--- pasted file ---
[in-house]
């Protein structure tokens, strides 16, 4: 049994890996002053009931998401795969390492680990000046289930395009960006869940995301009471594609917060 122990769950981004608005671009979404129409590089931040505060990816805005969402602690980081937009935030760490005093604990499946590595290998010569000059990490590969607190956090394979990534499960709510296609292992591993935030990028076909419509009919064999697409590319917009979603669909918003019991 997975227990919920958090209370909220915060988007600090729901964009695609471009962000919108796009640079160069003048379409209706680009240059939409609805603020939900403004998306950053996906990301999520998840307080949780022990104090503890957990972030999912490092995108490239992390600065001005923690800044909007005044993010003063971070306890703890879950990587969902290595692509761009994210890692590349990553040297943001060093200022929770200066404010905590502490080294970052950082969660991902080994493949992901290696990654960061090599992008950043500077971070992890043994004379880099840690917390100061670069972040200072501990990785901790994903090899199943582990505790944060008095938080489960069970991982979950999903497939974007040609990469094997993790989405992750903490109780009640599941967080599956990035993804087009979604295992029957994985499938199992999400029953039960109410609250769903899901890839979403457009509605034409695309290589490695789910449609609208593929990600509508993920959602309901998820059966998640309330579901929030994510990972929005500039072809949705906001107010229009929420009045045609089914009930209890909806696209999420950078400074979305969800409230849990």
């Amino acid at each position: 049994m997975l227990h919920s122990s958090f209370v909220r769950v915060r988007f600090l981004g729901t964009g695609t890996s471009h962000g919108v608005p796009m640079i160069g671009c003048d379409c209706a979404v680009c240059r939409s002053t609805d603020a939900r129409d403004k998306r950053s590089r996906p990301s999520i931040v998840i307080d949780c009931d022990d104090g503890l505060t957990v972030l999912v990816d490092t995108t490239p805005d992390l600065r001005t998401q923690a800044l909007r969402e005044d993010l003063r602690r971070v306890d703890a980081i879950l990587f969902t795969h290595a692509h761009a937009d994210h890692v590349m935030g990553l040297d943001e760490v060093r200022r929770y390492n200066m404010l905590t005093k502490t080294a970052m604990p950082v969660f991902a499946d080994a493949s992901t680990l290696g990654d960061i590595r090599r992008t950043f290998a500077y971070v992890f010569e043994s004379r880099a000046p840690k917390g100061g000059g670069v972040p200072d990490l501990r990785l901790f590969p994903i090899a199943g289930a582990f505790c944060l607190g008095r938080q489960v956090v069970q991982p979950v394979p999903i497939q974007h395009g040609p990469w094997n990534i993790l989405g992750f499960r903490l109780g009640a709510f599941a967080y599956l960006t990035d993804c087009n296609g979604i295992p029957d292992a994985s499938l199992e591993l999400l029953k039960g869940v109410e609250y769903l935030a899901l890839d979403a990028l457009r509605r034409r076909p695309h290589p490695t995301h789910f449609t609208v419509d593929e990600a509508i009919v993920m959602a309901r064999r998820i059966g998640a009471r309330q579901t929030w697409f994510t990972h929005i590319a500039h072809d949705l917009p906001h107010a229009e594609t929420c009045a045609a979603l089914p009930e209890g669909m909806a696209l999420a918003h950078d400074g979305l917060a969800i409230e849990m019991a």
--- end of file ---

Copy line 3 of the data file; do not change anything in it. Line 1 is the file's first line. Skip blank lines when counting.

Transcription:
């Amino acid at each position: 049994m997975l227990h919920s122990s958090f209370v909220r769950v915060r988007f600090l981004g729901t964009g695609t890996s471009h962000g919108v608005p796009m640079i160069g671009c003048d379409c209706a979404v680009c240059r939409s002053t609805d603020a939900r129409d403004k998306r950053s590089r996906p990301s999520i931040v998840i307080d949780c009931d022990d104090g503890l505060t957990v972030l999912v990816d490092t995108t490239p805005d992390l600065r001005t998401q923690a800044l909007r969402e005044d993010l003063r602690r971070v306890d703890a980081i879950l990587f969902t795969h290595a692509h761009a937009d994210h890692v590349m935030g990553l040297d943001e760490v060093r200022r929770y390492n200066m404010l905590t005093k502490t080294a970052m604990p950082v969660f991902a499946d080994a493949s992901t680990l290696g990654d960061i590595r090599r992008t950043f290998a500077y971070v992890f010569e043994s004379r880099a000046p840690k917390g100061g000059g670069v972040p200072d990490l501990r990785l901790f590969p994903i090899a199943g289930a582990f505790c944060l607190g008095r938080q489960v956090v069970q991982p979950v394979p999903i497939q974007h395009g040609p990469w094997n990534i993790l989405g992750f499960r903490l109780g009640a709510f599941a967080y599956l960006t990035d993804c087009n296609g979604i295992p029957d292992a994985s499938l199992e591993l999400l029953k039960g869940v109410e609250y769903l935030a899901l890839d979403a990028l457009r509605r034409r076909p695309h290589p490695t995301h789910f449609t609208v419509d593929e990600a509508i009919v993920m959602a309901r064999r998820i059966g998640a009471r309330q579901t929030w697409f994510t990972h929005i590319a500039h072809d949705l917009p906001h107010a229009e594609t929420c009045a045609a979603l089914p009930e209890g669909m909806a696209l999420a918003h950078d400074g979305l917060a969800i409230e849990m019991a």